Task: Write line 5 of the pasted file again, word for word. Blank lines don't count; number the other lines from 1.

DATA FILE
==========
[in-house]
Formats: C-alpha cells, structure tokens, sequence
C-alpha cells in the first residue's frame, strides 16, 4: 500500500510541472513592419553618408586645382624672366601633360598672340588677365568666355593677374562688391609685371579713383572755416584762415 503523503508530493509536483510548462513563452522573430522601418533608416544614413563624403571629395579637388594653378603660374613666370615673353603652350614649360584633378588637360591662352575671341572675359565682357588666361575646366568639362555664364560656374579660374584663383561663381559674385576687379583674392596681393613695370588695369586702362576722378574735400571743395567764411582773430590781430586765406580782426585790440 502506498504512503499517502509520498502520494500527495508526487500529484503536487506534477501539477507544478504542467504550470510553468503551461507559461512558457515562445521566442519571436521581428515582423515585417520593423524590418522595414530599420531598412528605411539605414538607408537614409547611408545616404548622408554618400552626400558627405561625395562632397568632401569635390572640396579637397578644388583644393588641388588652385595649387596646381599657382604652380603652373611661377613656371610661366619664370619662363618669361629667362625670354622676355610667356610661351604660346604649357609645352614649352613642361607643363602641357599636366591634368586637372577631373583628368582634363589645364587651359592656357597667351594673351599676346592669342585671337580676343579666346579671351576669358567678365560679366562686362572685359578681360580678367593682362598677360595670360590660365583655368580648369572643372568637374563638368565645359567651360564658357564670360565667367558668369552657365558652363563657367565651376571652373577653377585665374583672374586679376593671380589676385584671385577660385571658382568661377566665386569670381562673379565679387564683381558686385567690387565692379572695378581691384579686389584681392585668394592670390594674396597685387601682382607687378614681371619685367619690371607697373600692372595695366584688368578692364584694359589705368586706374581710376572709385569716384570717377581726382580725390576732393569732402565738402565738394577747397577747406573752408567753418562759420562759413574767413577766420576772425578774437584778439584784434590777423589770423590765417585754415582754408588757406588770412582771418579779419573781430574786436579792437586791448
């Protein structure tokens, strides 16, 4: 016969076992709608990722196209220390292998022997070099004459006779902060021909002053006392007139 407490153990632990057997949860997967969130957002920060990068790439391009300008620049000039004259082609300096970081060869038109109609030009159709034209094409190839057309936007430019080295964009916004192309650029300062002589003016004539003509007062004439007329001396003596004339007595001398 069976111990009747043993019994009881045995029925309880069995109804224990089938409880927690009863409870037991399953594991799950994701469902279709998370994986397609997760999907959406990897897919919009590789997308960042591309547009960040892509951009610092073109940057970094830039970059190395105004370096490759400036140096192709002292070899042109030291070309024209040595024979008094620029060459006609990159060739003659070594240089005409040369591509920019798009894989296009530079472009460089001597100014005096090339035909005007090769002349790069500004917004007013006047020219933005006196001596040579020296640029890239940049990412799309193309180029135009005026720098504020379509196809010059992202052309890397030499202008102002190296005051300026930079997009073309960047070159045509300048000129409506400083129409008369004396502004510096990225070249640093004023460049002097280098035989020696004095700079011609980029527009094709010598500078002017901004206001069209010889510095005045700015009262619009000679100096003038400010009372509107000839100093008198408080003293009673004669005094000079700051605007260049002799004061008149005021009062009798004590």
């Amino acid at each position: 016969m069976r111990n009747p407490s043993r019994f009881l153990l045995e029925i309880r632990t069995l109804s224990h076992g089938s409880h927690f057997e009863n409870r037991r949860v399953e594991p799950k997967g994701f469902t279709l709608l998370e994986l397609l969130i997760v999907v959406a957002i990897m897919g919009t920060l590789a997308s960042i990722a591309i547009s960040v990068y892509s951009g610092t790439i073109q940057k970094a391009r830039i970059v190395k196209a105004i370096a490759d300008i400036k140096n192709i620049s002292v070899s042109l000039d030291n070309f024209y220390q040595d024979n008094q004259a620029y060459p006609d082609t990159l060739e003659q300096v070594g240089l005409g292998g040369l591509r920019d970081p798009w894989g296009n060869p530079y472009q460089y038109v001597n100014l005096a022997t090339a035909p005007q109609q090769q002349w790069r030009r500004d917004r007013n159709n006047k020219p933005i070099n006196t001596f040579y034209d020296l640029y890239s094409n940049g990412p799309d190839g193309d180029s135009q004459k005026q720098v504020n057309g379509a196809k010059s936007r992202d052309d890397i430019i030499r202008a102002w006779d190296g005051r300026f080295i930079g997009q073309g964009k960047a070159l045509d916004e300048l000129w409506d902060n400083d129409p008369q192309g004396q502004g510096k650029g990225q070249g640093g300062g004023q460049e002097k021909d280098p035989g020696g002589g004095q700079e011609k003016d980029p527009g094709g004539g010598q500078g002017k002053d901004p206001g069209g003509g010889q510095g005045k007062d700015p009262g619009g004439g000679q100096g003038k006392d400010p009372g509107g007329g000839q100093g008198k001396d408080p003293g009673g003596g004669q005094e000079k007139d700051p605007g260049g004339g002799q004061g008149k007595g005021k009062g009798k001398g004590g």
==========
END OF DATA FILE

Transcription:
């Amino acid at each position: 016969m069976r111990n009747p407490s043993r019994f009881l153990l045995e029925i309880r632990t069995l109804s224990h076992g089938s409880h927690f057997e009863n409870r037991r949860v399953e594991p799950k997967g994701f469902t279709l709608l998370e994986l397609l969130i997760v999907v959406a957002i990897m897919g919009t920060l590789a997308s960042i990722a591309i547009s960040v990068y892509s951009g610092t790439i073109q940057k970094a391009r830039i970059v190395k196209a105004i370096a490759d300008i400036k140096n192709i620049s002292v070899s042109l000039d030291n070309f024209y220390q040595d024979n008094q004259a620029y060459p006609d082609t990159l060739e003659q300096v070594g240089l005409g292998g040369l591509r920019d970081p798009w894989g296009n060869p530079y472009q460089y038109v001597n100014l005096a022997t090339a035909p005007q109609q090769q002349w790069r030009r500004d917004r007013n159709n006047k020219p933005i070099n006196t001596f040579y034209d020296l640029y890239s094409n940049g990412p799309d190839g193309d180029s135009q004459k005026q720098v504020n057309g379509a196809k010059s936007r992202d052309d890397i430019i030499r202008a102002w006779d190296g005051r300026f080295i930079g997009q073309g964009k960047a070159l045509d916004e300048l000129w409506d902060n400083d129409p008369q192309g004396q502004g510096k650029g990225q070249g640093g300062g004023q460049e002097k021909d280098p035989g020696g002589g004095q700079e011609k003016d980029p527009g094709g004539g010598q500078g002017k002053d901004p206001g069209g003509g010889q510095g005045k007062d700015p009262g619009g004439g000679q100096g003038k006392d400010p009372g509107g007329g000839q100093g008198k001396d408080p003293g009673g003596g004669q005094e000079k007139d700051p605007g260049g004339g002799q004061g008149k007595g005021k009062g009798k001398g004590g």